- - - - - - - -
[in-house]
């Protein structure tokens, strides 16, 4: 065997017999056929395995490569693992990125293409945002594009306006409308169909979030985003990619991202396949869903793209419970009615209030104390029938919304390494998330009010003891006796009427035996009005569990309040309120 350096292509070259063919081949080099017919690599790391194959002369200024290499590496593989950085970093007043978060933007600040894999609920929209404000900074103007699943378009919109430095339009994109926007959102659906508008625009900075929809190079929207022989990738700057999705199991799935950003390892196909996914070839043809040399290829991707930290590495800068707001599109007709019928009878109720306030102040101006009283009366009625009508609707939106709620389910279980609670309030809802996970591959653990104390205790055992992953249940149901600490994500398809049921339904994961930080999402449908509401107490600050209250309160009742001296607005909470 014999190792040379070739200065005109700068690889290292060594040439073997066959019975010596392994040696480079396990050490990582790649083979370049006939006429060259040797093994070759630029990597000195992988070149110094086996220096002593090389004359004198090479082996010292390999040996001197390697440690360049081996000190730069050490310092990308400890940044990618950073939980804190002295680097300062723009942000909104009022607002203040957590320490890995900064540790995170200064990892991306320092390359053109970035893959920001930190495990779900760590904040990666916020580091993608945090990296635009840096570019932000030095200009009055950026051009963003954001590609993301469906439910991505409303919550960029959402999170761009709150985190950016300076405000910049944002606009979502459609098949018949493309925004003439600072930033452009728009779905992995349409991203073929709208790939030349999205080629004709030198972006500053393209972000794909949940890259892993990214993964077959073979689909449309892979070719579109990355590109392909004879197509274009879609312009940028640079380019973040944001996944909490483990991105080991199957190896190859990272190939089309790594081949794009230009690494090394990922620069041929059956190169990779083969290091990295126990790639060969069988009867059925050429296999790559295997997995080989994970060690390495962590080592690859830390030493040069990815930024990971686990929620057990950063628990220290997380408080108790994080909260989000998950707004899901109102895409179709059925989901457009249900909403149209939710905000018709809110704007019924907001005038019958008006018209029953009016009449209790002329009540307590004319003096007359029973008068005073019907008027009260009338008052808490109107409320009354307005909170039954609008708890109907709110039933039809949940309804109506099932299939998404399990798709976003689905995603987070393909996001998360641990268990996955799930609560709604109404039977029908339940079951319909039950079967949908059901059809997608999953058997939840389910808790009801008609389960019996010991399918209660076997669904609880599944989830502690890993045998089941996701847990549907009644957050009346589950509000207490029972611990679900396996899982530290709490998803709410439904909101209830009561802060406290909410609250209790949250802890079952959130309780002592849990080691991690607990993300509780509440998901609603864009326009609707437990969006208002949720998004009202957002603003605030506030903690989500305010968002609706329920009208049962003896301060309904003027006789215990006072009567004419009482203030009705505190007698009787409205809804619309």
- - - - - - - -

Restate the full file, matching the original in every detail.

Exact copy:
[in-house]
């Protein structure tokens, strides 16, 4: 065997017999056929395995490569693992990125293409945002594009306006409308169909979030985003990619991202396949869903793209419970009615209030104390029938919304390494998330009010003891006796009427035996009005569990309040309120 350096292509070259063919081949080099017919690599790391194959002369200024290499590496593989950085970093007043978060933007600040894999609920929209404000900074103007699943378009919109430095339009994109926007959102659906508008625009900075929809190079929207022989990738700057999705199991799935950003390892196909996914070839043809040399290829991707930290590495800068707001599109007709019928009878109720306030102040101006009283009366009625009508609707939106709620389910279980609670309030809802996970591959653990104390205790055992992953249940149901600490994500398809049921339904994961930080999402449908509401107490600050209250309160009742001296607005909470 014999190792040379070739200065005109700068690889290292060594040439073997066959019975010596392994040696480079396990050490990582790649083979370049006939006429060259040797093994070759630029990597000195992988070149110094086996220096002593090389004359004198090479082996010292390999040996001197390697440690360049081996000190730069050490310092990308400890940044990618950073939980804190002295680097300062723009942000909104009022607002203040957590320490890995900064540790995170200064990892991306320092390359053109970035893959920001930190495990779900760590904040990666916020580091993608945090990296635009840096570019932000030095200009009055950026051009963003954001590609993301469906439910991505409303919550960029959402999170761009709150985190950016300076405000910049944002606009979502459609098949018949493309925004003439600072930033452009728009779905992995349409991203073929709208790939030349999205080629004709030198972006500053393209972000794909949940890259892993990214993964077959073979689909449309892979070719579109990355590109392909004879197509274009879609312009940028640079380019973040944001996944909490483990991105080991199957190896190859990272190939089309790594081949794009230009690494090394990922620069041929059956190169990779083969290091990295126990790639060969069988009867059925050429296999790559295997997995080989994970060690390495962590080592690859830390030493040069990815930024990971686990929620057990950063628990220290997380408080108790994080909260989000998950707004899901109102895409179709059925989901457009249900909403149209939710905000018709809110704007019924907001005038019958008006018209029953009016009449209790002329009540307590004319003096007359029973008068005073019907008027009260009338008052808490109107409320009354307005909170039954609008708890109907709110039933039809949940309804109506099932299939998404399990798709976003689905995603987070393909996001998360641990268990996955799930609560709604109404039977029908339940079951319909039950079967949908059901059809997608999953058997939840389910808790009801008609389960019996010991399918209660076997669904609880599944989830502690890993045998089941996701847990549907009644957050009346589950509000207490029972611990679900396996899982530290709490998803709410439904909101209830009561802060406290909410609250209790949250802890079952959130309780002592849990080691991690607990993300509780509440998901609603864009326009609707437990969006208002949720998004009202957002603003605030506030903690989500305010968002609706329920009208049962003896301060309904003027006789215990006072009567004419009482203030009705505190007698009787409205809804619309």